Today’s entry comes from guest blogger Tona Hangen of Worcester State University. Professor Hangen is the author of Redeeming the Dial: Radio, Religion, and Popular Culture in America. She also blogs over at Juvenile Instructor – one of our favorite blogs. Tush.0 has offered her a lucrative contract to join the editorial team here, and we’ll see if the 80% share of the gross we offered will be enticing enough.
We used to split our US survey three ways: to 1865, 1865-1945, and 1945-present. To reduce our dependence on 100-level requirements and to squeeze in a history methods course without adding credits to the major, and for parity with transfer courses elsewhere, in 2010 we started teaching a 2-part survey that divides at Reconstruction. Some of us in the department made substantial efforts to try to bring the new US II course up to the present, while others decided to teach it pretty much the same as they always had, figuring that it was more important to teach deeply than to race through in a mad dash to the Obama administration. I can see the value of both perspectives, although it must annoy the heck out of students that there’s not consistency in our collective approach.
I taught the “new” survey for a couple of semesters and it felt (to me) shallow and frantic, trying to cram everything in with a lot less time for reflection or review. I decided something had to give.
For one semester I tried varying the pace throughout the course, alternating between “sprinting” and “digging down” but honestly, I think my students wouldn’t have been able to tell the difference–it probably felt equally speedy to them. The next time around, I decided to give my students more say in what we “dug down” into. I split the course into broad temporal units and wrote a syllabus that left some gaps in what the specific reading assignments would be for each unit. I then came up with 5 themes or topics I’d be willing to teach for each unit, and presented them to the students in the first week of class for a vote.
Once they’d voted, I updated the syllabus with the textbook sections appropriate for those topics. The unchosen topics became reading for students to do on their own, assessed with (open book) online quizzes. We seldom discussed those topics in class, focusing instead on the ones that students preferred to learn about.
In Fall 2011, here are the topics that got the top votes: Native American Homelands and the American West (late 19th century), World War II at Home and Around the World (Modern America 1900-1945), Atomic Age and Culture of the Cold War (1945-1989), The Vietnam War (the 1960s), America Since 9/11 (America Today).
There was definitely a military history emphasis to that class… in fact, it felt a little History-Channelish, with all those wars. Very thin on social history.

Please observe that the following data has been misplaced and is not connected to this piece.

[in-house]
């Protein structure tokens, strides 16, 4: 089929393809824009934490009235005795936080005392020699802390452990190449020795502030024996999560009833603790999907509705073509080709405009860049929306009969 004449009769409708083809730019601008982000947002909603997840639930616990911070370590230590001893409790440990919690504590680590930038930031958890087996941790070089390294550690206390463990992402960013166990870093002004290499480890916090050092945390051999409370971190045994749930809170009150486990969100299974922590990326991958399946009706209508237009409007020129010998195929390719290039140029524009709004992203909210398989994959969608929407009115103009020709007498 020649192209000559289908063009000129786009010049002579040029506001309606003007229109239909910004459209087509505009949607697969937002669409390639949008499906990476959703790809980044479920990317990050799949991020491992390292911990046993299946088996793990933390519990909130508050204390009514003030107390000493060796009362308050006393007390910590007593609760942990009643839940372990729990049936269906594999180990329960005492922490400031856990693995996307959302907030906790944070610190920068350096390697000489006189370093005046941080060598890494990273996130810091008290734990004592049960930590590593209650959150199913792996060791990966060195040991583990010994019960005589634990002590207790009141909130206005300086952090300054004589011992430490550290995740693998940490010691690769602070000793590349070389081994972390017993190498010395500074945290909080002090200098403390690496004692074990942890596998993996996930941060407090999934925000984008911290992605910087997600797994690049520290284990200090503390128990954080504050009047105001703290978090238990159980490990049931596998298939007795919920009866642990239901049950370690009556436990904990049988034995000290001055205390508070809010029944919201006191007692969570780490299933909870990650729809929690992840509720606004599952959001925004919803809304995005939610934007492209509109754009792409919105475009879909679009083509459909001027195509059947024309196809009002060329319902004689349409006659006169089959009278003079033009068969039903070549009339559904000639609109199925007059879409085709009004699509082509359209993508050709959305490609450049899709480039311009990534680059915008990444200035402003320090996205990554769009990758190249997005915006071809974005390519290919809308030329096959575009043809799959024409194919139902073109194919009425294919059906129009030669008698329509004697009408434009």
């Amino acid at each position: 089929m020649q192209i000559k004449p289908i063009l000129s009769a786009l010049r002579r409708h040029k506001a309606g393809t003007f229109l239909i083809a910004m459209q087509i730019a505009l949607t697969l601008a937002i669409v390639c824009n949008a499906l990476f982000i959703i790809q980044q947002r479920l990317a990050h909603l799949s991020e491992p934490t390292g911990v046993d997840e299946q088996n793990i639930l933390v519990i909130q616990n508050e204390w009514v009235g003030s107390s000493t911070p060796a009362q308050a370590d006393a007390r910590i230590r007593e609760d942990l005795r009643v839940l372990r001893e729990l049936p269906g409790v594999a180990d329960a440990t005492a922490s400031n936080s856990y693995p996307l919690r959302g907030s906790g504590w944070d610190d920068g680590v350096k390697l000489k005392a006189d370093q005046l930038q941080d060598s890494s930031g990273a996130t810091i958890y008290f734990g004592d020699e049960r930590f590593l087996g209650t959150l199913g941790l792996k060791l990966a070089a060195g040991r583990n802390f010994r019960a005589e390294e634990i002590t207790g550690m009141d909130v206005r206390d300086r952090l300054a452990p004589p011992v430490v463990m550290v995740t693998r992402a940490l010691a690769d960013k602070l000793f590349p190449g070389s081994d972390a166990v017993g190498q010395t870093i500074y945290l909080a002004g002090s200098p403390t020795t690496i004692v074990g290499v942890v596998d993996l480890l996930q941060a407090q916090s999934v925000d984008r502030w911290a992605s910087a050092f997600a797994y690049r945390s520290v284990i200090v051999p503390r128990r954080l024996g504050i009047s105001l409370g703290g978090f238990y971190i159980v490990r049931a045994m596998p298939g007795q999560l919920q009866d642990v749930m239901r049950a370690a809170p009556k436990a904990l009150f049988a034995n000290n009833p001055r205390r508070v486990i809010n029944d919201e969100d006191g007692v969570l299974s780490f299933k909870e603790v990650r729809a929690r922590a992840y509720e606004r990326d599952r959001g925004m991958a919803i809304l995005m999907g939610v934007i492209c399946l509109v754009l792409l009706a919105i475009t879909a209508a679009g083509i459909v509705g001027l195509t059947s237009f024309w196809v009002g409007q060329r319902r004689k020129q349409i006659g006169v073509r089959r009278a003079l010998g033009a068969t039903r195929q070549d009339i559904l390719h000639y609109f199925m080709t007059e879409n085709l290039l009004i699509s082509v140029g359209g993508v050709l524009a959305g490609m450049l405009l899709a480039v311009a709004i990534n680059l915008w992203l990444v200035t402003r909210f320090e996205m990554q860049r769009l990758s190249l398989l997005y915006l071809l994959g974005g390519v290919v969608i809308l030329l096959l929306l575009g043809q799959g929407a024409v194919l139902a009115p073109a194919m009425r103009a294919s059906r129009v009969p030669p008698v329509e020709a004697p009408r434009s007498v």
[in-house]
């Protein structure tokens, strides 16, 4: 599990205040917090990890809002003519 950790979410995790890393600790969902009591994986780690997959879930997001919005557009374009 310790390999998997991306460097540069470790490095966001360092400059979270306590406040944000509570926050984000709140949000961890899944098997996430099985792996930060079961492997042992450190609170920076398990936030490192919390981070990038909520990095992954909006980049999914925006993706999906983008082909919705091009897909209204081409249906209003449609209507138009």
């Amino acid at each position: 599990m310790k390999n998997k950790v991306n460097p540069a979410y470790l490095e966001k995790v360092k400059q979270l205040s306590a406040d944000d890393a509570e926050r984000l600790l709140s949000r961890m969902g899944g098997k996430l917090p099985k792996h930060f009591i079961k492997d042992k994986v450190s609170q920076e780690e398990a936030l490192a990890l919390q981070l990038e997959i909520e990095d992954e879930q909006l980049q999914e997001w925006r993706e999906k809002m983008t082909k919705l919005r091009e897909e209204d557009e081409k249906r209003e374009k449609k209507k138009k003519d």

This past semester’s ballot looked like this (I had periodized it a little differently) – click to enlarge:
The voting results: Rise of the City (late 19th century), Why the Twenties Roared (Progressive Era), Great Depression (1930-1950), TV and Culture of the ‘50s (Cold War Era), Vietnam Hawks and Doves (the 1960s), America Since 9/11 (History in Our Time) – so this one definitely had a cultural studies/pop culture emphasis.
You may already be able to see that there are pros and cons to this approach. For one thing, this only really works if you’re teaching one section of the survey. I wouldn’t be able to maintain all that variety over multiple sections. We sacrifice breadth and skip a lot. We learn some things well, and other things only lightly or not at all. I do find that students tend to test well and retain what they learn more deeply. And based on their comments, they seem to like having some control and stake in the course content. It keeps the survey really fresh for me, since I am essentially teaching a different course each time based on the combination of choices.
However, there are some topics I think will never get chosen, no matter how attractive my titles for them might be or how important I think they are to understanding the 19th and 20th centuries. And some students, in their course comments, really miss not talking about huge chunks of the book. On the other hand, this probably ends up being a more realistic approach to digesting textbook material – few students will want to read the entire thing with equal fervor.
For fall term this year, I’m reinventing the course again. I’ll still have students vote, but this time on thematic “lenses” with which to look at the time periods. Each time period will get one lens, out of the five choices in column 1. One afternoon just after classes ended, I sat down and composed a matrix so I’d have a plan in case any lens was chosen for any period. It looks like this:
Each unit will contain a primary source “workshop day,” a writing assignment, and a 2-part exam: an online at-home quiz using the textbook on the material not covered in class, and an in-class written exam on the material and concepts we dealt with in class.
What do you think of having students select some of the course material or giving some control over the syllabus design to a vote? Have you organized a survey course around student inquiry or curiosity (i.e. “what do you want to know”) instead of a more traditional canon-based “here’s what you need to know”? Would this model work in larger classes or across multiple sections? How do you strike the balance between “getting through the textbook” and focusing on real learning in an intro course?